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  • 2 years ago
    • 2 years ago

      @lewisoflime Congrats for advancing to the next round!

      @jacbenj Awesome debate as usual! You got a lot of community votes but after the 24 hours mark :-( Thanks so much for participating!

      • 2 years ago

        fun debate @lewisoflime :) :)

        • 2 years ago

          17:40 - to clear up some confusion - I accidentally said resolution a couple times instead of religion. verbal slip :)

          • 2 years ago

            Great debate gents! I loved the juxtaposition of styles here. Both excellent and persuasive but totally distinct.

            I think with many of these championship debates, the skill of both sides is such that no one gets an easy win by virtue of superior argumentation. It often comes down to what arguments are chosen and how they resonate with the audience.

            Here, we have two very different perspectives. Pro comes from a parents viewpoint. Con comes from an "outside" viewpoint. So Pro looks at the family dynamic and asking what is the best decision within that context. Con takes an outside view and says, what is the best outcome for all of society and the child themselves.

            Con's arguments ask us to judge the value of religion. If we find it wanting, then we should find it problematic that it is taught/indoctrinated to children. As an atheist, I somewhat agree that religion is factually false. And I sympathize with the idea that I don't really want so many people to believe such things, or that it would be best for people not to.

            I think there is danger in taking this stand. It really alienates you from religious judges and can incite a bias against your argument. Even for me, it comes across as zealous. It doesn't help that some of the examples are on the extreme, and Pro is, style-wise, so relaxed and "down to earth" in his approach.

            The back and forth at the end of the debate is great. We get a clear look at the consequentialism of belief, vs the values of family unity and social adhesion.

            Ultimately, one of the problems with Con's position is he's somehow imagining that radical parents are going to raise rational children simply by avoiding the promotion of their faith to their kids. Pro highlights how impossible it is for a parent, who has to instruct their kids, to simply not instruct or encourage them into the views that their parent's thing is true and right.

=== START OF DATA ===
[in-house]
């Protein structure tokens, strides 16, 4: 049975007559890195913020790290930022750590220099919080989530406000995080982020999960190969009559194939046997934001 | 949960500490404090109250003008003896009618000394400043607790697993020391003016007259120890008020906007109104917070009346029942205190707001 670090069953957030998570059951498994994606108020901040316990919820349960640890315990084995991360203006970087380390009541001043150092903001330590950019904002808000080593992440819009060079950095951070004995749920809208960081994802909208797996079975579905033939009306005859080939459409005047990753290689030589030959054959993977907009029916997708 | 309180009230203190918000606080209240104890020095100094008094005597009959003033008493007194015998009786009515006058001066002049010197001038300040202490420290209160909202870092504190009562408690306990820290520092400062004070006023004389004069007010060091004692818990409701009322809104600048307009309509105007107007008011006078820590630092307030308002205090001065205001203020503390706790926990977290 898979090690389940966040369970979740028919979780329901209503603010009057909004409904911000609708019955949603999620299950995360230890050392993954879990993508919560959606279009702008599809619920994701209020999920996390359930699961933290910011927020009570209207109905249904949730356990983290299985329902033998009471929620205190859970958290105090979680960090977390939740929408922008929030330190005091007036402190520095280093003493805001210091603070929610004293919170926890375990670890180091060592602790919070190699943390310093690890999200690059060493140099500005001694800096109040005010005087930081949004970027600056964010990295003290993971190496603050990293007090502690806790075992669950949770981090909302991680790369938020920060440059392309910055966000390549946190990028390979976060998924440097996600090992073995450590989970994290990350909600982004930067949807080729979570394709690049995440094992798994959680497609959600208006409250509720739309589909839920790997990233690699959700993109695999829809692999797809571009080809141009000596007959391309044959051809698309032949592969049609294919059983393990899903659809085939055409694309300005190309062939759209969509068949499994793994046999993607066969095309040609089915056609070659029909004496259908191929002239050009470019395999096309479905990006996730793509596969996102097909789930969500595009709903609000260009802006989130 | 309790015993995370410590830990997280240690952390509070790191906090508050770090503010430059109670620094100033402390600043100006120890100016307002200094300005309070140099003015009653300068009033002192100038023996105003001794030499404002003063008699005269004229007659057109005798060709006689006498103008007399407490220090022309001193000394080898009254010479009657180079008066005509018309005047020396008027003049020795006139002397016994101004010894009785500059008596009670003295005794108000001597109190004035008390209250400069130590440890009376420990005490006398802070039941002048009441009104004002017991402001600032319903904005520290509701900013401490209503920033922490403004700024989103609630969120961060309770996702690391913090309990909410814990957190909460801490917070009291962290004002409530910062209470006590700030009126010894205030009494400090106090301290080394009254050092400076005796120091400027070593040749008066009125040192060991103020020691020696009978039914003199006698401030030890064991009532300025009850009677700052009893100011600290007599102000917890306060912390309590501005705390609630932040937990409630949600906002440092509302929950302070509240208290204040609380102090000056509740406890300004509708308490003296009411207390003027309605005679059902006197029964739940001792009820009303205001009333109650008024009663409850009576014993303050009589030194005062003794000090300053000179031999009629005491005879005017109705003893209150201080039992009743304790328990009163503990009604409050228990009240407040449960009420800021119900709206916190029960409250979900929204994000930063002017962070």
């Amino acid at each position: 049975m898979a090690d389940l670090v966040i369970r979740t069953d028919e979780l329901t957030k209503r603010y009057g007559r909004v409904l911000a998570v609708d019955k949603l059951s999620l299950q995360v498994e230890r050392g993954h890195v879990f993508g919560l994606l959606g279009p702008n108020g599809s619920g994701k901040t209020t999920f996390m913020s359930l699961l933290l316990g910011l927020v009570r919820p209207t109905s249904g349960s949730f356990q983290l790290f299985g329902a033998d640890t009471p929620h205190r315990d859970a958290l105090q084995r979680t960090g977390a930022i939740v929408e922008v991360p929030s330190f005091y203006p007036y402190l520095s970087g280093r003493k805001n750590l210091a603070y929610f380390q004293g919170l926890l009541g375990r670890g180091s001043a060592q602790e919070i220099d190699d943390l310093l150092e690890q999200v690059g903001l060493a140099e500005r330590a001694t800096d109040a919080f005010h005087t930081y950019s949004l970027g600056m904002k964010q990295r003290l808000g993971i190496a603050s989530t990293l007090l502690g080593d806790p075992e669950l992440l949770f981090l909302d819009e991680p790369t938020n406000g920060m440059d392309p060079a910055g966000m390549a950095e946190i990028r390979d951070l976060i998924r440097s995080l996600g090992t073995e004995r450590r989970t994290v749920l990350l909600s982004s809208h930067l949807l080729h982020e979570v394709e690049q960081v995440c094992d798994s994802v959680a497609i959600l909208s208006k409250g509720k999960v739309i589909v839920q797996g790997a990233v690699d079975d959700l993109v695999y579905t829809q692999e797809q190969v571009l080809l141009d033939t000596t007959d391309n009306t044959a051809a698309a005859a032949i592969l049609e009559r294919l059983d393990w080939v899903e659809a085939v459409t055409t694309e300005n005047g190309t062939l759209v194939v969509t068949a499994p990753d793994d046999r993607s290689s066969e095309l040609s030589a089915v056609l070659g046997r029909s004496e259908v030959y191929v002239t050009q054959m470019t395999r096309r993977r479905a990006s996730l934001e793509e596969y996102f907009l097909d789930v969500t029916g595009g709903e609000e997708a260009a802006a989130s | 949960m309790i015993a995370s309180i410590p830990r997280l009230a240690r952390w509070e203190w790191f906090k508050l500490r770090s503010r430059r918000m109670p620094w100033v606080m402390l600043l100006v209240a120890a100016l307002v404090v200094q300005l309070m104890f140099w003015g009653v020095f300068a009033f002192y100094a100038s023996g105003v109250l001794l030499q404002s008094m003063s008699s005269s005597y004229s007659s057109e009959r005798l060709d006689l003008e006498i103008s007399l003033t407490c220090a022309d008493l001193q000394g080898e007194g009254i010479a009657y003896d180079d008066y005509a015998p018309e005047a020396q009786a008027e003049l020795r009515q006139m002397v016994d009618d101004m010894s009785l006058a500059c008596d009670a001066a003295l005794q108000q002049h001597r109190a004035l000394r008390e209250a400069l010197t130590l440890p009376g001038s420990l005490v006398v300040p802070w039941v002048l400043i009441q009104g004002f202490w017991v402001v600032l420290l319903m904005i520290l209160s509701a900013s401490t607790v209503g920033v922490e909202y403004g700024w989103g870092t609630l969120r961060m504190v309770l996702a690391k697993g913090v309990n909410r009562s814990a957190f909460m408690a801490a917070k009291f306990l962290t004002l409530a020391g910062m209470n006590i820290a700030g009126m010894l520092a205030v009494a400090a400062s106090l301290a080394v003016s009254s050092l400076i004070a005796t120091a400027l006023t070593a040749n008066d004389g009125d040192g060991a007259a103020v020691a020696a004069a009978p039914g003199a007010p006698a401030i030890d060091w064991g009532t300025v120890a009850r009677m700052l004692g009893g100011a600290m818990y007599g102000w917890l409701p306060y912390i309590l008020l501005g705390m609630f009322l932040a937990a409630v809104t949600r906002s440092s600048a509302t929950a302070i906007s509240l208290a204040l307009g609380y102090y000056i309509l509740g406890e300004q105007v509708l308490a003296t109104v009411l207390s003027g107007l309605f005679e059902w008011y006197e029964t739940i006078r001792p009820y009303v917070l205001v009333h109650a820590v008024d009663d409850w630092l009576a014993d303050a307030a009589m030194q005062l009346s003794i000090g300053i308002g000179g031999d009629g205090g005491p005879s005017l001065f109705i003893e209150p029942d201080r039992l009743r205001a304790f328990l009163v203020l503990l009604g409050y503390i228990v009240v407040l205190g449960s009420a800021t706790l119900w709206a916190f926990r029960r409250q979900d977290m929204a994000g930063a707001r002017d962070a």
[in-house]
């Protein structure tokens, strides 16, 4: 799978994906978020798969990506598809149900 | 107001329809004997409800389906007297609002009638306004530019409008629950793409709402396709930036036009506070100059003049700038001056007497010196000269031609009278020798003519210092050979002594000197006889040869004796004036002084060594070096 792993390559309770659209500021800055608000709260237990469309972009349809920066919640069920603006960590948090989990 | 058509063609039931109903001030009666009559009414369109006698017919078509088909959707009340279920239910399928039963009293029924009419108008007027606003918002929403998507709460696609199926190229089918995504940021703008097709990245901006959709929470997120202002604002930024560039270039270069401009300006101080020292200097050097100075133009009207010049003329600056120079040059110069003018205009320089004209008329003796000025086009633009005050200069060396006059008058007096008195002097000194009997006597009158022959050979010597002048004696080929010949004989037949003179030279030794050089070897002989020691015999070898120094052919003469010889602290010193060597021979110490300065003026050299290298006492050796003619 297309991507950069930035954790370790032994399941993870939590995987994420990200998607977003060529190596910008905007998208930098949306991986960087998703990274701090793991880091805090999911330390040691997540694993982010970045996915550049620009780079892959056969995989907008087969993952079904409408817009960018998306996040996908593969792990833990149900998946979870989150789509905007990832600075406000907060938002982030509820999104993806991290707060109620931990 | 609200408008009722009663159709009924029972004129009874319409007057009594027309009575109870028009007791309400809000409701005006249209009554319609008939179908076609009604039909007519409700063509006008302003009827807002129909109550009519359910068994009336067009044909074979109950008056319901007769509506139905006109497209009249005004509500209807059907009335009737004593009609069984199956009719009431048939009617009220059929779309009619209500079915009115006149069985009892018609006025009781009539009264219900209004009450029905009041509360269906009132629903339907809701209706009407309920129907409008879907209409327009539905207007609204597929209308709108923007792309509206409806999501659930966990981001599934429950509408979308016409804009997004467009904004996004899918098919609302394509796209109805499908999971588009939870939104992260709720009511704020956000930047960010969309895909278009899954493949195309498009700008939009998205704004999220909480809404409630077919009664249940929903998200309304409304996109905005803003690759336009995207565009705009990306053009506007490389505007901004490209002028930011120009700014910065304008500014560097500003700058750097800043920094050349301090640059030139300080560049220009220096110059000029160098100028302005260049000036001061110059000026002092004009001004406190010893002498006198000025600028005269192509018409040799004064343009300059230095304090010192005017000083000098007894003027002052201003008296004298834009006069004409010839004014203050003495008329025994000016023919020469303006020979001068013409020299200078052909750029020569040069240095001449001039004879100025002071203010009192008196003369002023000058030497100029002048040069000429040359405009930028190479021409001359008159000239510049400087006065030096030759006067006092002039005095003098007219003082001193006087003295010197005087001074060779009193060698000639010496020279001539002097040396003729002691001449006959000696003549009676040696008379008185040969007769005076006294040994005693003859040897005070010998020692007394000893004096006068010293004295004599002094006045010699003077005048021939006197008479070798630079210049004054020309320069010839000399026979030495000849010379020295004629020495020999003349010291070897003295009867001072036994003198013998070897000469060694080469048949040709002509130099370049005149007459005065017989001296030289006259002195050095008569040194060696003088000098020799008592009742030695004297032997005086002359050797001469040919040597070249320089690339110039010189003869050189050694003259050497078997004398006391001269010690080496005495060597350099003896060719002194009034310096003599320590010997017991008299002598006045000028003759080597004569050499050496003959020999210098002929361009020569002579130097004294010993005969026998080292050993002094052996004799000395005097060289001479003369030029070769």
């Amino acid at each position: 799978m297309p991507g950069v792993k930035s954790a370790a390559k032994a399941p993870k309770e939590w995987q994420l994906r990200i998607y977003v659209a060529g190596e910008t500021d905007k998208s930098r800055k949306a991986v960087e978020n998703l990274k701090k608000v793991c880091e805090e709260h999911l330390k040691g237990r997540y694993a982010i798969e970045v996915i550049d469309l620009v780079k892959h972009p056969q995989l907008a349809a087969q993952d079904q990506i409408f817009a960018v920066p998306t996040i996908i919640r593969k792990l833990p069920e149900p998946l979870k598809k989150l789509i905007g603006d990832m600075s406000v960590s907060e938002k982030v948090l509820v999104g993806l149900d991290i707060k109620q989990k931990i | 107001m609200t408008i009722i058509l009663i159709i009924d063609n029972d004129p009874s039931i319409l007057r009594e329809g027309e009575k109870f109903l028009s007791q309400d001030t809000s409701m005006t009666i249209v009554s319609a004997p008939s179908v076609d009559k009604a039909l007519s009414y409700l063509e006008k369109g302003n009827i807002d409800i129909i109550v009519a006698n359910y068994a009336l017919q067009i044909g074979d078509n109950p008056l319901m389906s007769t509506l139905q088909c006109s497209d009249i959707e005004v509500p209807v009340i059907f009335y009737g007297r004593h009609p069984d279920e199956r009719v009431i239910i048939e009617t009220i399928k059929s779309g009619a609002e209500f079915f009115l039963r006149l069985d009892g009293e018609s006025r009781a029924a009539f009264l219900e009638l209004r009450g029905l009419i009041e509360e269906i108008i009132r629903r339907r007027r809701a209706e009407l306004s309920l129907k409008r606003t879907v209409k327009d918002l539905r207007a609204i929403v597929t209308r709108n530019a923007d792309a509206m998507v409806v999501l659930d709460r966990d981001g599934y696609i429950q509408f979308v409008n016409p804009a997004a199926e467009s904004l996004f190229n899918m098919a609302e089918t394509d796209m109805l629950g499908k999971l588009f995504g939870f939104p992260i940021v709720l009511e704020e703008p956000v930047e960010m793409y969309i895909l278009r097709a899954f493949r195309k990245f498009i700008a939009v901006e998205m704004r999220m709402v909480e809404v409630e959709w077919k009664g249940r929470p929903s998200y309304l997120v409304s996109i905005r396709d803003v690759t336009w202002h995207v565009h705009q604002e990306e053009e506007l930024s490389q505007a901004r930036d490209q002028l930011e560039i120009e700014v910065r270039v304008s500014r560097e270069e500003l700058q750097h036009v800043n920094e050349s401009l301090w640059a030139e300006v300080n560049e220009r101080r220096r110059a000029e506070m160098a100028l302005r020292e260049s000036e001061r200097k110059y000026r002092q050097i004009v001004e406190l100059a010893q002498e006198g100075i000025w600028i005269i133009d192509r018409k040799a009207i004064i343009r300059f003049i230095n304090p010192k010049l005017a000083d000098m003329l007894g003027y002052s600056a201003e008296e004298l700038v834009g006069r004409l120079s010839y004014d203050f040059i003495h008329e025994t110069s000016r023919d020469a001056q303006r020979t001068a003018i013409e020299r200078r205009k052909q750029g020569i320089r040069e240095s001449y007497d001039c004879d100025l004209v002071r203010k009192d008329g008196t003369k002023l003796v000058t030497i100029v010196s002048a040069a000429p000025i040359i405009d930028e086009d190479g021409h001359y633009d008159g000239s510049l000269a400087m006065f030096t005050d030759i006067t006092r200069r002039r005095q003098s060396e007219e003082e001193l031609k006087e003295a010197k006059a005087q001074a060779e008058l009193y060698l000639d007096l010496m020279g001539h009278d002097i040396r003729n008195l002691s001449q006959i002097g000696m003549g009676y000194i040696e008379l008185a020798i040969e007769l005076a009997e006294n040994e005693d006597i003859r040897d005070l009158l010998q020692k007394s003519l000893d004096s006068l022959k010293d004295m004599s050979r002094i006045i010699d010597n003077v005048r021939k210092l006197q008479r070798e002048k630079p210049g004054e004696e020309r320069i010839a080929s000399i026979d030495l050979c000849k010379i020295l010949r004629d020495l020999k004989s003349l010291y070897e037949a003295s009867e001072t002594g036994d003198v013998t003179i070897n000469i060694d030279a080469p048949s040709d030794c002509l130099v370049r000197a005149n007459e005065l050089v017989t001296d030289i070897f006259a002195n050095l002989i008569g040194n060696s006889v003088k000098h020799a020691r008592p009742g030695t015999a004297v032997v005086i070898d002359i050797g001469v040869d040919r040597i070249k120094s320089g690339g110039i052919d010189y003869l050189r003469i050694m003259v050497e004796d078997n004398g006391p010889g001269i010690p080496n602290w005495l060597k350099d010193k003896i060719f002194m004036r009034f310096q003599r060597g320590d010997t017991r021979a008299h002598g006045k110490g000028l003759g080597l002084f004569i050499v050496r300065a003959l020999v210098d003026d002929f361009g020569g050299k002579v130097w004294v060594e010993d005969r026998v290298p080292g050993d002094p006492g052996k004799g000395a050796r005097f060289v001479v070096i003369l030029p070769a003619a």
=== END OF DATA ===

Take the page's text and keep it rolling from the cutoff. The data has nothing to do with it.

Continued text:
Pro really should have highlighted some of the value of religion, and how it mostly teaches quality social values. But because Con's harms are so dependent on outlier extremist situations, and Pro highlights that its unrealistic to expect such parents to truly produce kids free of that influence I find myself moving to Pro's view as it simply seems far more grounded in reality.

            What takes it home for me, is that Con doesn't spend much effort countering or weighing against the family dynamic. There is some effort there, but it didn't stick well with me. He says that they could avoid indoctrination and still be close. And that is possible but as close as if the child adhered to the religious of the parents... I think not. I've seen that first hand.

            I will say, I started strongly Pro, but as rebuttals wore on, Con was wearing down Pro's position through force of argument. Over time, the adamant tone was doing its thing. But I wasn't quite turned, so Pro is my vote.

            BTW: I'd say I have an inherent bias to pro's position, even though as an atheist you might expect I have a Con bias on the topic. And I think when debates are argued very well on both sides, its much more likely that a bias can't help but influence how persuasive you feel two given clashing arguments are.